|Publication number||US4667856 A|
|Application number||US 06/817,844|
|Publication date||May 26, 1987|
|Filing date||Jan 10, 1986|
|Priority date||Jan 10, 1986|
|Publication number||06817844, 817844, US 4667856 A, US 4667856A, US-A-4667856, US4667856 A, US4667856A|
|Inventors||Marvin I. Nelson|
|Original Assignee||Nelson Marvin I|
|Export Citation||BiBTeX, EndNote, RefMan|
|Patent Citations (26), Referenced by (17), Classifications (16), Legal Events (3)|
|External Links: USPTO, USPTO Assignment, Espacenet|
This invention relates generally to a device for pumping of liquids and is more particularly directed to a pump device which may be attached to containers of varying sizes so as to allow the pumping of, rather than the pouring of, the liquid contents therefrom.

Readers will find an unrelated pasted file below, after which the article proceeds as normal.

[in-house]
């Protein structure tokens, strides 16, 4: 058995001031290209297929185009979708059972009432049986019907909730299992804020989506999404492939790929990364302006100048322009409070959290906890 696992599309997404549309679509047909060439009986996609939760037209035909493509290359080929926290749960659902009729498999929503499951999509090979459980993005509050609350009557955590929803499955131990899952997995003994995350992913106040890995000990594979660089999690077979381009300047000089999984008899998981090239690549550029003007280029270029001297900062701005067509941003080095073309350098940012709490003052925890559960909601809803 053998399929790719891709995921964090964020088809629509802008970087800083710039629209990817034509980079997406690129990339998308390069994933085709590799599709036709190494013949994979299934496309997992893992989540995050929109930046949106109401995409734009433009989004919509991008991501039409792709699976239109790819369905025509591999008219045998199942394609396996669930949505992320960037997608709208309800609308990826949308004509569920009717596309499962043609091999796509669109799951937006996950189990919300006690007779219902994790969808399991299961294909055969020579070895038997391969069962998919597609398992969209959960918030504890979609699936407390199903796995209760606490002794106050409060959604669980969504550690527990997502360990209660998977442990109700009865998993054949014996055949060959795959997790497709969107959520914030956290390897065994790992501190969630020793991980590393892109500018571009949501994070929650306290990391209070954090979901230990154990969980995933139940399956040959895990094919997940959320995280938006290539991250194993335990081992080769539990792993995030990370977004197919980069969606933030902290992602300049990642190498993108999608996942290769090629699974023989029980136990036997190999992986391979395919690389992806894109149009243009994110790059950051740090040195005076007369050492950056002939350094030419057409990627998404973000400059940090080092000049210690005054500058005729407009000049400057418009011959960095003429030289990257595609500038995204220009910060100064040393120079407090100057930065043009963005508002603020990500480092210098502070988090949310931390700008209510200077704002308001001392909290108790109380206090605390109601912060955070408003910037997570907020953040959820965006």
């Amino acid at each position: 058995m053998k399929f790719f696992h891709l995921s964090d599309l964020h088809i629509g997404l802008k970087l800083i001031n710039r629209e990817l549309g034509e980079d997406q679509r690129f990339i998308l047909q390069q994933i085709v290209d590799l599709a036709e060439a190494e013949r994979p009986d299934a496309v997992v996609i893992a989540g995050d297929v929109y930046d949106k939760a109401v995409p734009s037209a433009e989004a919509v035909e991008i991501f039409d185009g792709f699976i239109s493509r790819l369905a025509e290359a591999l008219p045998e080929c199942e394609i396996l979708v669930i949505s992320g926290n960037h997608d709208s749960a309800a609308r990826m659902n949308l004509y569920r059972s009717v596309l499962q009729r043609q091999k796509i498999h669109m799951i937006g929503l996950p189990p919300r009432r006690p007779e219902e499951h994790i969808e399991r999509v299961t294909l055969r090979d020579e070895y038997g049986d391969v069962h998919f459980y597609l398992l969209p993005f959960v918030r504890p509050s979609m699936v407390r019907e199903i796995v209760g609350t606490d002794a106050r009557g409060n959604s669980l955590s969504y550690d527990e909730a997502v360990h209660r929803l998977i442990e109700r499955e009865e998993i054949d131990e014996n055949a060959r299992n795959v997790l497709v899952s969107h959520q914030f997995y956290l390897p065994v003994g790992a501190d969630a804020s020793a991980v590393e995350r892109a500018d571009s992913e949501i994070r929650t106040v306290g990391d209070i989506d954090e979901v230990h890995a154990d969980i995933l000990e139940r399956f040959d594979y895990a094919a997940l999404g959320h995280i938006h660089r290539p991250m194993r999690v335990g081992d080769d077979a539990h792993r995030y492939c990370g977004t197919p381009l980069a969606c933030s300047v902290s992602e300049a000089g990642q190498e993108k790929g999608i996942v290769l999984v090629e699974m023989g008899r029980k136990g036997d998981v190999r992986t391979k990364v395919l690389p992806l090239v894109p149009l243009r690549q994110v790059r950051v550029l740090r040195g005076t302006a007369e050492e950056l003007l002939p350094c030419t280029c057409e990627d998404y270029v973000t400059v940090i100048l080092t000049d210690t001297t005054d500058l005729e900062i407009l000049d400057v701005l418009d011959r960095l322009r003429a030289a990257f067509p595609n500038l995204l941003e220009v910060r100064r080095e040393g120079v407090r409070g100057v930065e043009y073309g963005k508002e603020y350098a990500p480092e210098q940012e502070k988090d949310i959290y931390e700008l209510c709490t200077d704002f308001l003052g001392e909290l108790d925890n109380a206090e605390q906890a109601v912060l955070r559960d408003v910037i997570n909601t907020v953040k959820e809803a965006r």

The background and utility of the present invention relates to a pump which may be attached to containers, including common beverage containers, so that the contents may be emptied from the container by manually pumping, rather than pouring, the contents from the container.
The pump device is designed so as to attach to milk containers, soft drink containers, and the like, of common size, so as to pump the contents from the container by manual means. The pump device disclosed herein is designed so as to be adaptable to various container sizes.
While it is contemplated that the device will commonly be used in conjunction with dispensing beverages, the device may also be used to empty many types of liquids from containers, including petroleum materials, liquid cleaning materials and the like. While it is further contemplated that the device commonly will be used with manual pump means, the pump means could also be powered by any commonly known means.